The unprecedented increase in the prices of petrol and diesel testifies to the Government's failure to evolve a credible regulating mechanism to avoid shifting the burden on the common man. We fail to understand the economics of 8 per cent-plus growth rate in a country where farmers are dying of hunger and the common man is witnessing a consistent decline in purchasing power, but the government is emerging prosperous.

Sajjan Singh,
New Delhi

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Another oil price hike, and another round of protests by political parties to hoodwink the common man. The parties should ask for more than a rollback of prices. They should ask the Centre to cut down on excise duties on petro products and the States to reduce sales tax to maintain uniformity so that petrol does not sell for Rs.55 a litre in Karnataka and Rs.47 in New Delhi.

M. Jameel Ahmed,

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It looks like the Government wants to keep its earnings constant and take only the international oil price as the variable. This is like auto drivers demanding extra money saying the price of petrol has gone up. The Government is expected to take a decision on such vital matters after a thorough and transparent analysis.

Group Capt.
N. Neelakantan (retd.),


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Given that short-distance transport is carried out in petrol-driven three-wheelers, the latest hike will lead to the spiralling of the prices of essential commodities.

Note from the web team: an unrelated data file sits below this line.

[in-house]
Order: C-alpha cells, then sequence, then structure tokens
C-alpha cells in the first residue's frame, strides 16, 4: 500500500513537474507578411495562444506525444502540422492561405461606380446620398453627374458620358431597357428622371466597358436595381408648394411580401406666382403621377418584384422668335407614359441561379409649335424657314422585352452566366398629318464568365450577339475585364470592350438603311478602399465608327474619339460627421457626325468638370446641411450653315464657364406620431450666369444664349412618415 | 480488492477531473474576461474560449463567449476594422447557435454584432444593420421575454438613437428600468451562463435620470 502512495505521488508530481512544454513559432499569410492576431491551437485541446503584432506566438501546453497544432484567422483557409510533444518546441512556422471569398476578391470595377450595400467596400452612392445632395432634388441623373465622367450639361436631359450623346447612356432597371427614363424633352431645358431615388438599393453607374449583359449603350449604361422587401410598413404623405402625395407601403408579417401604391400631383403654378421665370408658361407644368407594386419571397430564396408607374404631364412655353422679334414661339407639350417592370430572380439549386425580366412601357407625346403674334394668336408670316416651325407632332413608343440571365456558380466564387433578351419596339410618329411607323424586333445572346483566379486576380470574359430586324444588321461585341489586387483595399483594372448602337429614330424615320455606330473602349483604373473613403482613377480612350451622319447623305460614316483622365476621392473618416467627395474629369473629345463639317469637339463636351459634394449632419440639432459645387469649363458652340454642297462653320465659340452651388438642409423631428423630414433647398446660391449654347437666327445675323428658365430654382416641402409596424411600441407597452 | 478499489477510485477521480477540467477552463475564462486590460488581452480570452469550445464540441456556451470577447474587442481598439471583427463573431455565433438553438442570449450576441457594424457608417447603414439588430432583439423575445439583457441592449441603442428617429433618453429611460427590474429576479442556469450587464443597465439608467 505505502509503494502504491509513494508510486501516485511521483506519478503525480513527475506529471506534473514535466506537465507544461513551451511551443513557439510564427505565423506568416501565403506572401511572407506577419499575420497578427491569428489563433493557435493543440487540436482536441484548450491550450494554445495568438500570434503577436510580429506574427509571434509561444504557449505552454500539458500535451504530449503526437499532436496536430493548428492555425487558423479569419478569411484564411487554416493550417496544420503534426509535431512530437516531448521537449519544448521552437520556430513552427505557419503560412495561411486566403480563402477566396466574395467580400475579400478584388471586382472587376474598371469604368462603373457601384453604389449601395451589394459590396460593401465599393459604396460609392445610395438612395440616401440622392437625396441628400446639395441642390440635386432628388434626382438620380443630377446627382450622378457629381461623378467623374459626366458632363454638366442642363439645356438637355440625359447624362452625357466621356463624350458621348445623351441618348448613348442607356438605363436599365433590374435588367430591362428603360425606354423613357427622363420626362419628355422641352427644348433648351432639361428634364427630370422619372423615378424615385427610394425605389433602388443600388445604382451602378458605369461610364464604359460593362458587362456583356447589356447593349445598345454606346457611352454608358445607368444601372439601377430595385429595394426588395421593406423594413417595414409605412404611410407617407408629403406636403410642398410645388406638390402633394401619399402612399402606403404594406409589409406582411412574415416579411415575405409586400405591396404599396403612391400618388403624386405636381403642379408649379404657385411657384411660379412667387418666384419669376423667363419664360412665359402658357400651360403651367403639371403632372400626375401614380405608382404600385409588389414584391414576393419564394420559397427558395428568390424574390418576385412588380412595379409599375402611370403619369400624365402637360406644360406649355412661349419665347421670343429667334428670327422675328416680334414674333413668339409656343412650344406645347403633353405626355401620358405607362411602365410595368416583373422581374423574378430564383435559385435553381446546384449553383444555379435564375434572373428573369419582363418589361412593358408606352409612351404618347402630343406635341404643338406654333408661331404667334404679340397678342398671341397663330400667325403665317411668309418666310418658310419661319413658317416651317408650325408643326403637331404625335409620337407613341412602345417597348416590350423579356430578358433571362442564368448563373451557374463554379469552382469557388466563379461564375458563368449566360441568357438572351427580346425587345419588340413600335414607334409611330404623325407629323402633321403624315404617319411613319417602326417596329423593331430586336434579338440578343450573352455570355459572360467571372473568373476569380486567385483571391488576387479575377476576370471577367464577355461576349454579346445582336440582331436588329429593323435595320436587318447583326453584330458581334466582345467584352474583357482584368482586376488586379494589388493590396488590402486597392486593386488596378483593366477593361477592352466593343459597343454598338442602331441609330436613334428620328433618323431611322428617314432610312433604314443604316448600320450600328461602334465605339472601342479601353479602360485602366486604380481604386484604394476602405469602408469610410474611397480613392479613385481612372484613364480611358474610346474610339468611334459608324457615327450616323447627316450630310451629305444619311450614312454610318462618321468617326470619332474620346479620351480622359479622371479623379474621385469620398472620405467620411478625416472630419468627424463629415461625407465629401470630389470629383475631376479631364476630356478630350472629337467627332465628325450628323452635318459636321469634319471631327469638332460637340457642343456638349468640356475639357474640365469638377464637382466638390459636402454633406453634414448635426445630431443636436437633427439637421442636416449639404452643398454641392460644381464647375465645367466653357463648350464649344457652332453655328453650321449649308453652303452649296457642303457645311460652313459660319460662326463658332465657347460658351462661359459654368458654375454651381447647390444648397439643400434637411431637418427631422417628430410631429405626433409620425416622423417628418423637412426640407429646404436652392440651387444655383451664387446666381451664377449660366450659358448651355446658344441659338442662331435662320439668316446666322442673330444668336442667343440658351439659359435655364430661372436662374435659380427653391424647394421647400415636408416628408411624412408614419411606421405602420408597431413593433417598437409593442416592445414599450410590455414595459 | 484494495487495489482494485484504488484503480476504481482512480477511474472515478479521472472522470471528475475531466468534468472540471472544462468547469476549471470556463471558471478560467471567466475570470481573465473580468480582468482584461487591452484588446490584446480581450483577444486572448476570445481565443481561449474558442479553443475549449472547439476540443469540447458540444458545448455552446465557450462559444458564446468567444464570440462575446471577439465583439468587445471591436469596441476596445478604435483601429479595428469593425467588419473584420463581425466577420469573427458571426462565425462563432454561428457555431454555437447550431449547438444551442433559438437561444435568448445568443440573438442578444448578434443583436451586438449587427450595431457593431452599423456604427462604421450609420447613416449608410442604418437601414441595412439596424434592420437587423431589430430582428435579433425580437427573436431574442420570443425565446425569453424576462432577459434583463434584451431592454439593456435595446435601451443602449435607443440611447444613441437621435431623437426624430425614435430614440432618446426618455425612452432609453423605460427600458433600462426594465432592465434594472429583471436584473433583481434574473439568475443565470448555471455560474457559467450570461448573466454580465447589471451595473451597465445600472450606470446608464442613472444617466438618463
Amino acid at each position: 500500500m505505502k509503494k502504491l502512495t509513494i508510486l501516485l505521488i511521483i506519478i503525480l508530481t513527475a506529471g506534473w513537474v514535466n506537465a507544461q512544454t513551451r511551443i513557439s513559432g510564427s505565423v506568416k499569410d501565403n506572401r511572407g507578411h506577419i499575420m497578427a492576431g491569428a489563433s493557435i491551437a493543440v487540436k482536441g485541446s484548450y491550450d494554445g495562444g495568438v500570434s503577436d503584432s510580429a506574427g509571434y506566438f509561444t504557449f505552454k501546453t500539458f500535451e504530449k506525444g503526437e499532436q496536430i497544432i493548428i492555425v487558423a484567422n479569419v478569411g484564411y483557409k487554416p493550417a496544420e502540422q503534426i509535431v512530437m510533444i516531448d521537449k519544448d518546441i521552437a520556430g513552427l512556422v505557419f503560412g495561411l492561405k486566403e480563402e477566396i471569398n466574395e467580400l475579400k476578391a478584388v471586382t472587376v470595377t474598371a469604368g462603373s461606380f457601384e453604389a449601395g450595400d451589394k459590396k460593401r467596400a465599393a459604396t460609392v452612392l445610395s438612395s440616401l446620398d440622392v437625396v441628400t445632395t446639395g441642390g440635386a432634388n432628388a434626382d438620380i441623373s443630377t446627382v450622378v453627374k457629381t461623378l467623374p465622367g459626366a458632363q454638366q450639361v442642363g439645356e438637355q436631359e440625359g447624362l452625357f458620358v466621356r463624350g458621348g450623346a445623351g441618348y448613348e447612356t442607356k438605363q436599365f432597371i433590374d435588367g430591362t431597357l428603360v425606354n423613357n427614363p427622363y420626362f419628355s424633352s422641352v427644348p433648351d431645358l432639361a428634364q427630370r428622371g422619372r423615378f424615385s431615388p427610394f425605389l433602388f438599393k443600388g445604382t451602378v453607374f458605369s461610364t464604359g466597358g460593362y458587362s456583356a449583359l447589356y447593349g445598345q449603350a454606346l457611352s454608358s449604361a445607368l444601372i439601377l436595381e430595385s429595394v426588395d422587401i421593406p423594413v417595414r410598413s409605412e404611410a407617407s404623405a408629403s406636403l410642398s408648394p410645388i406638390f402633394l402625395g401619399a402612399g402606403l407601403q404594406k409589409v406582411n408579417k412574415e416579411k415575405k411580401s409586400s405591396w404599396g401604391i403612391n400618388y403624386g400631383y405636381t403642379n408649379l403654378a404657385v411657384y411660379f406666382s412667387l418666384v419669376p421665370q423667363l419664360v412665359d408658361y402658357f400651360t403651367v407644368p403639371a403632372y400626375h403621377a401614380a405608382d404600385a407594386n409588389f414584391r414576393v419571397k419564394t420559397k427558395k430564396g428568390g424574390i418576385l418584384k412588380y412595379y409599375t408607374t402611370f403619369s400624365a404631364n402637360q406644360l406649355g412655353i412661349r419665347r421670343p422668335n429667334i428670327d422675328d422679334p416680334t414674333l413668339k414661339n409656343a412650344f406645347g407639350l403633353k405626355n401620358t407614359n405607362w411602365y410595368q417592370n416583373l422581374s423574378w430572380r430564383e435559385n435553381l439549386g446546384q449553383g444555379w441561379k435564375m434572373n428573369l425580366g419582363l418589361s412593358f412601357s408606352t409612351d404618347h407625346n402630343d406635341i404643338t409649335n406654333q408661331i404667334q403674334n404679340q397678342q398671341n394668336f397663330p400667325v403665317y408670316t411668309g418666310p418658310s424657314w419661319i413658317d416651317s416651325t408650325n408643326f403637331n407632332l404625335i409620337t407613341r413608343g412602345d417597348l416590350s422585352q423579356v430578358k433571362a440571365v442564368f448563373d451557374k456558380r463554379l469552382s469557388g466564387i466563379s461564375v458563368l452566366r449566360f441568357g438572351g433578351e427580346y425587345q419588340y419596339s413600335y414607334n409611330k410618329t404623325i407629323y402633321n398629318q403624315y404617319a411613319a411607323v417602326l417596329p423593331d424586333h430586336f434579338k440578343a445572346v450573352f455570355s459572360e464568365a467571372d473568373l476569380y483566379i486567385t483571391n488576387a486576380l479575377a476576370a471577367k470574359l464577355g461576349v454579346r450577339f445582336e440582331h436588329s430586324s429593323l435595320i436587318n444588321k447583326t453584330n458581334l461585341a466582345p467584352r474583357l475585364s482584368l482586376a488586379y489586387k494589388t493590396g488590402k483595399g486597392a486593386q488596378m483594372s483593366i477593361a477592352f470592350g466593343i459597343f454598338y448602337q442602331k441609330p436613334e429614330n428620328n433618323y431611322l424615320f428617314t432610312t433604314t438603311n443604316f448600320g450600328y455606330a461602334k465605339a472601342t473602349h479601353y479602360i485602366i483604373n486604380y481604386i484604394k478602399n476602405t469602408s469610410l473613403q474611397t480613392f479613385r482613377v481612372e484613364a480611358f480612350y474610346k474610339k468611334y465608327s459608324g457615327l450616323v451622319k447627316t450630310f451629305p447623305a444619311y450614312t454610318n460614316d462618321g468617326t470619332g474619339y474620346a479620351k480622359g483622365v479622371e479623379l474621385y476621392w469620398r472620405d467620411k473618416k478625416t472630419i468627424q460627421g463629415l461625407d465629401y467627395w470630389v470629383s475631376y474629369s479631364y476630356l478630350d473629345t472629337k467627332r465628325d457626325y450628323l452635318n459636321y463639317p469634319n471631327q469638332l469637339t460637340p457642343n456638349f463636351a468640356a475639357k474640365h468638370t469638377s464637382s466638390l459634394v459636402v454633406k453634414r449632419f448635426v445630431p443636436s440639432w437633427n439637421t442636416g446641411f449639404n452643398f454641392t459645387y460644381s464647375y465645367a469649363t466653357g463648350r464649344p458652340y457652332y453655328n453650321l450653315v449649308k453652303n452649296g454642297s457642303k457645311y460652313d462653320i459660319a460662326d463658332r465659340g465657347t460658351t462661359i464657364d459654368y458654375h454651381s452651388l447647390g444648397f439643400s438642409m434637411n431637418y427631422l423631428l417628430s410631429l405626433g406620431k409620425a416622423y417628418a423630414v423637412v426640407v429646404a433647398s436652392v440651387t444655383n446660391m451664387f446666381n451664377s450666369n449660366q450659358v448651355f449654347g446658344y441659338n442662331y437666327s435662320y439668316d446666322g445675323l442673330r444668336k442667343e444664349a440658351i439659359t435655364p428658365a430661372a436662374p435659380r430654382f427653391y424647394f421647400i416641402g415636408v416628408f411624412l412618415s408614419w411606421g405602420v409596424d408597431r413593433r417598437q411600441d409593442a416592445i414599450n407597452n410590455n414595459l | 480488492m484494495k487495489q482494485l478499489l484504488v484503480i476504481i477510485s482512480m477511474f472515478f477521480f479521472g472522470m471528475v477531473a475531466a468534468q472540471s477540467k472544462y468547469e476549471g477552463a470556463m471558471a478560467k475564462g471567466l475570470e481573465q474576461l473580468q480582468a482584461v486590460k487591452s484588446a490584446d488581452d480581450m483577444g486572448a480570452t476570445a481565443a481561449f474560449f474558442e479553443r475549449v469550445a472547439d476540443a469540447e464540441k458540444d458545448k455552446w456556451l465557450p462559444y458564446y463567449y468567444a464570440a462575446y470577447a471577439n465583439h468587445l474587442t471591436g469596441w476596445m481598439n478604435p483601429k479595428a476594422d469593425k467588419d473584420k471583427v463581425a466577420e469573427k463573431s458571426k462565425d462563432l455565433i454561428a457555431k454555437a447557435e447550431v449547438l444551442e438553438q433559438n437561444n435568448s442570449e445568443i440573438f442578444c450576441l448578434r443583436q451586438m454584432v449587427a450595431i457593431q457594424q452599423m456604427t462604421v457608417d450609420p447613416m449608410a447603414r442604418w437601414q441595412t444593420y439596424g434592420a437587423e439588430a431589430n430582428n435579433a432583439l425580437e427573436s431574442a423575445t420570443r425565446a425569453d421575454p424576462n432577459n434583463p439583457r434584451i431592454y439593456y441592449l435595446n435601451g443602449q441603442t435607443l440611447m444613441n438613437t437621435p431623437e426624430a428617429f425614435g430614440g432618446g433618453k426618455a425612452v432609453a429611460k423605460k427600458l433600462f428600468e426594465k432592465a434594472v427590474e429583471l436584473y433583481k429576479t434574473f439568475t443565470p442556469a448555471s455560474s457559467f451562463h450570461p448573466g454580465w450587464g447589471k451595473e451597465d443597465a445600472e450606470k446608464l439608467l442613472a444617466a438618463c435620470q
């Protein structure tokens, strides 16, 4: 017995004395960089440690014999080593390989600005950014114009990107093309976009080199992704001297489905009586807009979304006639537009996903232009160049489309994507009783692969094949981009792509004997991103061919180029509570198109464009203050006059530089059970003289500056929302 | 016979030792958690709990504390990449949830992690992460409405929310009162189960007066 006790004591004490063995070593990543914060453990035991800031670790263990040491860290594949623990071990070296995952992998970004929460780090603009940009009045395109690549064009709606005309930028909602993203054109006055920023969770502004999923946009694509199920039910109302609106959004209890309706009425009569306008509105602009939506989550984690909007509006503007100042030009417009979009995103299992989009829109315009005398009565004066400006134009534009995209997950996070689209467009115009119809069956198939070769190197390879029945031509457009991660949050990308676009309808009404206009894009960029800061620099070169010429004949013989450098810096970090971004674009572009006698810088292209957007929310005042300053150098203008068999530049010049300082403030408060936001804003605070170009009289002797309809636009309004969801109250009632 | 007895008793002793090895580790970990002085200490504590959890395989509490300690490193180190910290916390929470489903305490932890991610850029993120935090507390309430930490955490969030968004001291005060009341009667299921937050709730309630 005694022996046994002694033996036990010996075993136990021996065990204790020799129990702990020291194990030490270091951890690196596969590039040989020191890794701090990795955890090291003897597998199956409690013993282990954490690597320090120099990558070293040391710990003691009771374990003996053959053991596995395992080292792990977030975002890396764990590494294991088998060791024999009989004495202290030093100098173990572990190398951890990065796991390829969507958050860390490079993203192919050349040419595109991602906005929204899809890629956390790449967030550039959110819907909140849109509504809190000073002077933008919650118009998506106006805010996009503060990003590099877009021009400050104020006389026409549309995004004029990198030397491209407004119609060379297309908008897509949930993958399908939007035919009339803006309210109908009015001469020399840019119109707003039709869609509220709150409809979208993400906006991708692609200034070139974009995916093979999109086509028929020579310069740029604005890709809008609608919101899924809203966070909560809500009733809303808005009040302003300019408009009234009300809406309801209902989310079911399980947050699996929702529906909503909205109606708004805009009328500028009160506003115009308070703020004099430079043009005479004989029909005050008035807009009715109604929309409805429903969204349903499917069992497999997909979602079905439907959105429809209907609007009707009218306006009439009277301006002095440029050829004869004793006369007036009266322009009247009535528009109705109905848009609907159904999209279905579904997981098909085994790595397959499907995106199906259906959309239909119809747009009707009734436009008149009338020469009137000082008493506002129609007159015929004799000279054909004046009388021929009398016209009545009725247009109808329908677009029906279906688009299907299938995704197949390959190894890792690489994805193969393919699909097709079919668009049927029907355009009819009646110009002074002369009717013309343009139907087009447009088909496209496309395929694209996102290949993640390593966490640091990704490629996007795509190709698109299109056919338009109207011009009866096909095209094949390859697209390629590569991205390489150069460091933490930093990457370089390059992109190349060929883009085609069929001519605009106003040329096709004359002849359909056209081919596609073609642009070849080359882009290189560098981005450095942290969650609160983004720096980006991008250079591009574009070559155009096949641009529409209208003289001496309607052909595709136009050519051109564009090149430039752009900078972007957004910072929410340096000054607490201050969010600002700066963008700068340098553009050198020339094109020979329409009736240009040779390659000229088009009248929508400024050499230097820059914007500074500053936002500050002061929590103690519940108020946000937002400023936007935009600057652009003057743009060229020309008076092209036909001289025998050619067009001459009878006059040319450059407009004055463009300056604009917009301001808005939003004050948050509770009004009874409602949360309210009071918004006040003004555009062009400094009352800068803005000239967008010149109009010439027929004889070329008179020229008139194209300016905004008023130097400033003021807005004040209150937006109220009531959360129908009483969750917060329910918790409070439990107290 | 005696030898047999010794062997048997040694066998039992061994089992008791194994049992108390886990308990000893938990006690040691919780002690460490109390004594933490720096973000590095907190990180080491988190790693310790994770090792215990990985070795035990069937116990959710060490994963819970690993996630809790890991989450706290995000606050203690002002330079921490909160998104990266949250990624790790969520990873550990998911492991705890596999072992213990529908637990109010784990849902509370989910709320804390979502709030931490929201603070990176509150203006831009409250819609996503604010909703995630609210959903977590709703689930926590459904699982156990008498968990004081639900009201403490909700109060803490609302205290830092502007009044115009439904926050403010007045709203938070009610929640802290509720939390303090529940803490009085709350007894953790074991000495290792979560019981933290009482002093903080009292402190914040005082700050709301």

K. Damodaran,

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India should stop aping the West and the U.S. in oil consumption and instead look for alternatives like Brazil has done successfully with bio-fuels.

Dan Kongara,
Iselin, New Jersey

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While bio-fuels may not be the solution to the problem of rising petroleum prices, they can provide a cushion against over dependence on imported oil.

S.R. Venkatasubrahmaniam,

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Is it also not time to ponder over ways of reducing our dependence on oil? Encouraging the use of public transport will help immensely. It will reduce consumption of petrol and diesel thus insulating the common man from frequent price hikes, traffic chaos on roads will come down on account of lesser number of vehicles, pollution will reduce considerably, the government will earn more revenue, job opportunities will increase, and the government will be relieved of the burden of subsidising oil. Above all, the country can save much in foreign exchange.

D. Balakrishnan,